Monday, 2 December 2013

Straying from the rules lands dog owners in court

Two south Leeds pet owners have been left in no doubt about the rules which mean dogs can’t roam free on the city’s streets.

Gareth Ford of Sussex Green, Hunslet and Tracy Littlewood of Winrose Crescent, Belle Isle were called before magistrates last month. Both had contravened dog control orders.

Ford was fined £100 and ordered to pay costs of £30 and a £20 victim surcharge. Littlewood was also fined £100 and ordered to pay a £20 victim surcharge plus £179.97 in costs.

In both cases, residents had reported seeing stray dogs to the council.

In July 2013, a dog warden went to investigate the claim and found the dog walking down the middle of the road in the Hunslet area.

The dog led the officer to the property on Sussex Green where Ford admitted the dog was his.

Ford accepted a fixed penalty notice which he failed to pay and so was prosecuted.

It also didn’t take the dog warden long to spot the alleged stray in Belle Isle in August 2013. The dog was seen on its own, sniffing round the pavement and grass verge.

The dog was followed back to the property on Winrose Crescent. Littlewood advised the warden that the dog belonged to her and she accepted the fixed penalty notice for contravening Leeds’ dog control orders. Littlewood also failed to pay the penalty.

All dogs are required to be on a lead when on paths, pavements or verges next to roads under the order. As well as safety issues, the orders aim to ensure owners pick up after their pets.

Councillor Mark Dobson, executive member for the environment, said:

“The rules are very clear and are in place to keep people, their pets and road users safe.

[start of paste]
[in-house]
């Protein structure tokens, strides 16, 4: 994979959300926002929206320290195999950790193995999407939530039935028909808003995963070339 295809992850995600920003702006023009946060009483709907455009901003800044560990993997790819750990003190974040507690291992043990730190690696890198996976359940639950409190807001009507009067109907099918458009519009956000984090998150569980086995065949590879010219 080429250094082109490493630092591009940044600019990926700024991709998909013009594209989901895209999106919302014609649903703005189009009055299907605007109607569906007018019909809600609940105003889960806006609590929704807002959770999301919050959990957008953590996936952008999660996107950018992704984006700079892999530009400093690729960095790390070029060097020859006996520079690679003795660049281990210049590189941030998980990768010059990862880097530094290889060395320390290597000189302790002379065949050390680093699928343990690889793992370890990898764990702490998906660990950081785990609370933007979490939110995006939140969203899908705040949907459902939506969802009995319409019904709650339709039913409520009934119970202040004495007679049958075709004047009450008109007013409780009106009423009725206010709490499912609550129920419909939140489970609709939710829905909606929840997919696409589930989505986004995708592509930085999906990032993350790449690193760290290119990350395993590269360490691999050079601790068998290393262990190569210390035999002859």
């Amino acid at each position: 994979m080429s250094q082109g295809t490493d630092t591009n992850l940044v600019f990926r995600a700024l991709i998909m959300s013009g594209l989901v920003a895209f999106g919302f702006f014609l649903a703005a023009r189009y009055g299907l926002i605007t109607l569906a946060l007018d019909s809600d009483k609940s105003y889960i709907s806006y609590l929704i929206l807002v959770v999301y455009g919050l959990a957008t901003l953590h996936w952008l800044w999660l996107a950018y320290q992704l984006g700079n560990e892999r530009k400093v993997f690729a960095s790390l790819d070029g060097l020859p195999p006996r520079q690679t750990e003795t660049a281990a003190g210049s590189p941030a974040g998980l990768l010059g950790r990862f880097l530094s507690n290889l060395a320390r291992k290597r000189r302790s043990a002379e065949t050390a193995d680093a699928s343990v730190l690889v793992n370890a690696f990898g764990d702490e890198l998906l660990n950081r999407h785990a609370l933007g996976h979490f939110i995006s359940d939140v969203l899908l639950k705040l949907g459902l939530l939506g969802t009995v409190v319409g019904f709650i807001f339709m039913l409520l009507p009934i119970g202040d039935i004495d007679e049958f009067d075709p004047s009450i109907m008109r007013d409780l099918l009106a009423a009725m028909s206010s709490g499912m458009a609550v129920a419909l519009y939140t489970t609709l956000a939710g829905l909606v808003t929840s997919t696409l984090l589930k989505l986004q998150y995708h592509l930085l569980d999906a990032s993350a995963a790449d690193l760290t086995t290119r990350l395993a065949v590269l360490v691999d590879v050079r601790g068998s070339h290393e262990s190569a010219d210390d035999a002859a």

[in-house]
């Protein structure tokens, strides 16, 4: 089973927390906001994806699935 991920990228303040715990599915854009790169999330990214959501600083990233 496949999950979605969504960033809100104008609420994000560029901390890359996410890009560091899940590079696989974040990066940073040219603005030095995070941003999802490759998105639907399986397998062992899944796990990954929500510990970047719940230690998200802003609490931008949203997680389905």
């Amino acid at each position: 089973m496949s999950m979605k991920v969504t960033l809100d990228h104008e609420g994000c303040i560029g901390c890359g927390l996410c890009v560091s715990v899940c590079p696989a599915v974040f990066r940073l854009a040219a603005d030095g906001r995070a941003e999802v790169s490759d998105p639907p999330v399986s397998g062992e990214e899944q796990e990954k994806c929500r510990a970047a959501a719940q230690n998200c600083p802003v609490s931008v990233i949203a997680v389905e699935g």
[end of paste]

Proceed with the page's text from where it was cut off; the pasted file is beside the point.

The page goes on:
“When the rules are broken we will issue the relevant penalty. These penalties can be paid to avoid prosecution but we won’t hesitate to use our full powers to make sure people get the message that it’s not acceptable to allow their dog to roam free by the road.”

Dog control orders which make it an offence for a dog to be off its lead by the roadside came into effect in 2011.
It is also an offence to allow dogs into some play parks, cemeteries and sports courts. A number of play parks and sports courts were added to the list of exclusion zones earlier this month.

A full list of exclusion zones and information on dog control orders can be found at www.leeds.gov.uk.

Failure to comply with dog control orders carries a maximum £1,000 fine.

For media enquiries please contact:
Amanda Burns, Leeds City Council press office (0113) 395 1577
email: amanda.l.burns@leeds.gov.uk

ENDS

Festive recycling services all wrapped up

With Christmas around the corner, the council is gearing up to help residents have a green festive season.

Waste and recycling collections have been re-arranged to accommodate the upcoming public holidays. Some residents will have their bins collected a day earlier than normal while others will be picked up a day later.

All residents will be receiving a calendar or letter confirming their festive bin collection days which can also be checked at www.leeds.gov.uk/yourbinday.

Brown bin collections have now stopped and will resume in March 2014.

To help residents recycle extra waste created by gift wrapping, packaging and festive entertaining, the city’s eight recycling centres will be open from 8am to 4pm throughout December. The sites are only closed on Christmas Day, Boxing Day and New Year’s Day.

People can also donate or recycle unwanted gifts or items they are replacing at the sites. Each one has a re-use container where goods will be donated to local Leeds-based charities.

Glass bottles and jars can be recycled at local recycling sites and centres. The tops and caps can be left on bottles and jars when recycling them.

Real Christmas trees can be dropped off at recycling centres. The trees are composted.

A key part of festive planning is to reduce waste in the first place. You can save money and help cut harmful emissions by making the most of your festive food. For plenty of hints, tips, advice and recipes check out www.lovefoodhatewaste.com.

Even although it’s the midst of winter, you can still compost. Cardboard and paper hats from Christmas crackers make a great compost ingredient as do many other festive leftovers.

The council offers cut-price compost bins if you’re making a New Year’s resolution to recycle more. More information on the offer and how to compost is available at www.leeds.gov.uk.

Councillor Mark Dobson, executive member for the environment, said: